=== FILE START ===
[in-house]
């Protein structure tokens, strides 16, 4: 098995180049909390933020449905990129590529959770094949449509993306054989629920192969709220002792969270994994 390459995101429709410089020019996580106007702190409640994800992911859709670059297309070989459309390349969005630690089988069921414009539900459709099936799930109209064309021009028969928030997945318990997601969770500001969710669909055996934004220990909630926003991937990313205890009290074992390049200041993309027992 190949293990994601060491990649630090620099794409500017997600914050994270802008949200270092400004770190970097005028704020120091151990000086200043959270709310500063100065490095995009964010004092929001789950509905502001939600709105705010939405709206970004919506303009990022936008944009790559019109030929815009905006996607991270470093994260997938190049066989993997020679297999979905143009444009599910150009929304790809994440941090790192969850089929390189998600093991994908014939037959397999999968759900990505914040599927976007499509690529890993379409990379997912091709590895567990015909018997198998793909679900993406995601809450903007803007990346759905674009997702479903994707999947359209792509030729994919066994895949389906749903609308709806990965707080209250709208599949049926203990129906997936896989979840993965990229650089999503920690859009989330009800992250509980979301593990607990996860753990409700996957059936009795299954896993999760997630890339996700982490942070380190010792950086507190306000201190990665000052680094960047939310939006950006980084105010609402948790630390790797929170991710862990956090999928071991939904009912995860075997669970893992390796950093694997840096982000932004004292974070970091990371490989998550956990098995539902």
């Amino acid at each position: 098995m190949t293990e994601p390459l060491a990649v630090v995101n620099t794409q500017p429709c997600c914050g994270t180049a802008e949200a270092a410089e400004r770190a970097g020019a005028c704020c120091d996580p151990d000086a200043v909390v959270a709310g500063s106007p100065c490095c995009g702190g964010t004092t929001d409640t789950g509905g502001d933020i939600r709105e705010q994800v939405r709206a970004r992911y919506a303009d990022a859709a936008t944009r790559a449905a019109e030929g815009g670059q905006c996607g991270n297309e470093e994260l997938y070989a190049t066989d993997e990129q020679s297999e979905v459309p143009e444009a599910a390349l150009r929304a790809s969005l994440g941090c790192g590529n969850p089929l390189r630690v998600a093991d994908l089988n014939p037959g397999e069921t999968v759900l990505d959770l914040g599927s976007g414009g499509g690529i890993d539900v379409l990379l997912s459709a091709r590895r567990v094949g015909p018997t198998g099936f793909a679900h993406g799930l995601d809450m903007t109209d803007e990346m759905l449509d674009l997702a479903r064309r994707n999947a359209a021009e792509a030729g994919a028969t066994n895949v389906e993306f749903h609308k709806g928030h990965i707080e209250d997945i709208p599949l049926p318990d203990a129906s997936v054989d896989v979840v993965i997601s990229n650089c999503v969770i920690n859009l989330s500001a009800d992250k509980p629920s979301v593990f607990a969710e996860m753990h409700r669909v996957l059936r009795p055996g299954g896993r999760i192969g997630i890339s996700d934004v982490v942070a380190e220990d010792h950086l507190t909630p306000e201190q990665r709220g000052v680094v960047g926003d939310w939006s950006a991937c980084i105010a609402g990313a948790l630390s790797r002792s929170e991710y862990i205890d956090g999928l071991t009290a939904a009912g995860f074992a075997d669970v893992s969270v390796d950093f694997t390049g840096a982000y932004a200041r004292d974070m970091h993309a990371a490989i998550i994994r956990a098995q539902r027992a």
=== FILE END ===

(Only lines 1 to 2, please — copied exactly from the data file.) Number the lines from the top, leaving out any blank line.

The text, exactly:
[in-house]
């Protein structure tokens, strides 16, 4: 098995180049909390933020449905990129590529959770094949449509993306054989629920192969709220002792969270994994 390459995101429709410089020019996580106007702190409640994800992911859709670059297309070989459309390349969005630690089988069921414009539900459709099936799930109209064309021009028969928030997945318990997601969770500001969710669909055996934004220990909630926003991937990313205890009290074992390049200041993309027992 190949293990994601060491990649630090620099794409500017997600914050994270802008949200270092400004770190970097005028704020120091151990000086200043959270709310500063100065490095995009964010004092929001789950509905502001939600709105705010939405709206970004919506303009990022936008944009790559019109030929815009905006996607991270470093994260997938190049066989993997020679297999979905143009444009599910150009929304790809994440941090790192969850089929390189998600093991994908014939037959397999999968759900990505914040599927976007499509690529890993379409990379997912091709590895567990015909018997198998793909679900993406995601809450903007803007990346759905674009997702479903994707999947359209792509030729994919066994895949389906749903609308709806990965707080209250709208599949049926203990129906997936896989979840993965990229650089999503920690859009989330009800992250509980979301593990607990996860753990409700996957059936009795299954896993999760997630890339996700982490942070380190010792950086507190306000201190990665000052680094960047939310939006950006980084105010609402948790630390790797929170991710862990956090999928071991939904009912995860075997669970893992390796950093694997840096982000932004004292974070970091990371490989998550956990098995539902």